Hi all! Does anyone know about a study which compared clustering algorithms for texts, images or other data from the humanities? Many clustering algorithms work well with specific forms of cluster (kmeans presupposes a ball like structure, dbscan works best if there is a clear boundary between dense areas and the surrounding areas) and in my experience with texts my data seems to be exactly the opposite, strange forms and rather messy, but this is more or less anecdotal. So what is your experience and do you know whether someone did a study on this subject? Thanks in advance! Fotis
Hi! I’m not aware of a survey of clustering algorithms applied to text, and would also be interested in one! Bit related: I do know about this nice overview of Binary Similarity and Distance Measures, which aims to show how different distance metrics cluster together. Perhaps a similar approach would be useful for you.
thanks, that overview is really interesting. They are using a random data set to make the similarities visible. To find the best clustering algorithms for text, we would need a text corpus where we know all aspects which could influence the clustering (author, period, genre, theme, proportion of direct speech etc.), ideally because we generated it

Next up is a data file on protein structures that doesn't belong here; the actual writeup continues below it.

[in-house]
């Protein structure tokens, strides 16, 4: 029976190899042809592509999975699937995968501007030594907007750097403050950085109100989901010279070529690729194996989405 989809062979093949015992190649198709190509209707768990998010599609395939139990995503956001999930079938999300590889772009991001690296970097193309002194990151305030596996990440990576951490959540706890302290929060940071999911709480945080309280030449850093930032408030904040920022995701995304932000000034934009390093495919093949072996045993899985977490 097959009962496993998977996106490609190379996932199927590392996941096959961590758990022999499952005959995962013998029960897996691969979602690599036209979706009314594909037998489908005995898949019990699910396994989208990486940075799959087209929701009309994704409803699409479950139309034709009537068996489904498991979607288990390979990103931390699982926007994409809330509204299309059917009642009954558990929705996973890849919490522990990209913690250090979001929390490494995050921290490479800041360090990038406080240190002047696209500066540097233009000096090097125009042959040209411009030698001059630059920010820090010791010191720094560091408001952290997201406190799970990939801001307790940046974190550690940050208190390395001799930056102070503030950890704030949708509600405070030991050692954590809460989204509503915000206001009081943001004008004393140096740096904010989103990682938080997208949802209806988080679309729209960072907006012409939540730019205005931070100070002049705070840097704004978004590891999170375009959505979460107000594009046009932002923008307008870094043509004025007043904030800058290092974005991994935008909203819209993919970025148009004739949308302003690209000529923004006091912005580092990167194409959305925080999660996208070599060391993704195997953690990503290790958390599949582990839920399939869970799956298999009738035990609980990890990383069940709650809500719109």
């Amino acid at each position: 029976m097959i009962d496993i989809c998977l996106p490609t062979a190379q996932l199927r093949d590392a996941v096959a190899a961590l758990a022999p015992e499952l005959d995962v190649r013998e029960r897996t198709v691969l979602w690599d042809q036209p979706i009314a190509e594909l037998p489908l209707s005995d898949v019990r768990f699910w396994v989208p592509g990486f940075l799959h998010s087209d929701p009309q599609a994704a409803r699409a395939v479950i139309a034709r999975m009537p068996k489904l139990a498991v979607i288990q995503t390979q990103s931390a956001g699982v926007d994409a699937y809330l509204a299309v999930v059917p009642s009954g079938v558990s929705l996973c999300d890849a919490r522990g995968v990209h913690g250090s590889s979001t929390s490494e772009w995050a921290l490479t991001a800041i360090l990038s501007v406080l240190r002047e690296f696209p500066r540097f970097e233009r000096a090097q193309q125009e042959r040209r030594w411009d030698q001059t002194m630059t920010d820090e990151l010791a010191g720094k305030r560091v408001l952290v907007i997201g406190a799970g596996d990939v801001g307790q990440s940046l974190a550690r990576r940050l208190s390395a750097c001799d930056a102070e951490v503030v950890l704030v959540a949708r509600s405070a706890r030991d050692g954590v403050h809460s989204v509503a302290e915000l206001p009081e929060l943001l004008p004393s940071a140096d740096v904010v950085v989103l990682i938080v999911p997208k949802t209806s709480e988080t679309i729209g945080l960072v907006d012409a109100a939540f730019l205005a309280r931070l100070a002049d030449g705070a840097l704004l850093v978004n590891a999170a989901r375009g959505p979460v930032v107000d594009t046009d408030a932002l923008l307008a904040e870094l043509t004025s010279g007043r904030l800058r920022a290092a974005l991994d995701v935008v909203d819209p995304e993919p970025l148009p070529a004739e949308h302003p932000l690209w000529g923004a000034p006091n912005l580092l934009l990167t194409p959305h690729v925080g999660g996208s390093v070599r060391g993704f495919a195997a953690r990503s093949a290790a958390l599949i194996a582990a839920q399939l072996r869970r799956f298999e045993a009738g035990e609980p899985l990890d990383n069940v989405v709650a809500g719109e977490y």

I think the choice of clustering algorithm largely depends on how much you know about your data and how well you can optimize your hyperparameters. In our SemEval Paper on diachronic sense change, we found that GMMs (Gaussian Mixture Models) and HDBSCAN (Hierarchical DBSCAN) performed best and were practical (while DBSCAN and BIRCH had some issues). An issue of GMMs (and k-means) is that you need to know the number of clusters in advance, while HDBSCAN had issues with high dimensional data (768 dimensions from BERT was too large). For all our setups it really helped to have some evaluation data to tune our hyperparameters, consequently improving the results.
From the top of my head, I do not know of any clustering evaluations for text. I’m assuming you are particularly interested in text that is embedded through contextual embeddings? You might find some older work on topic models and clustering for sure.
Sklearn has a nice overview of different shapes in data and how well clustering algorithms handle that:
I’d be very interested in using clustering approaches to determine literature periods from poems. I have period annotation for 158 German poems.
a systematic study of [method x] is generally exactly what we still need!!
slightly relevant paper comparing “distance” metrics with respect to ground truth labels for authors. Maybe a useful model.
and there was a piece comparing classification algorithms based on text ground truth:
and there will be a new piece coming out in CA this summer that argues that “distance” is not a useful way to think about textual similarity (it’s deliberately polemical and I hope people will engage with its premises).
There is a recent one by Krakow stylometry team:
Bottomline: “Ward’s linkage outperformed other algorithms” in authorship attribution task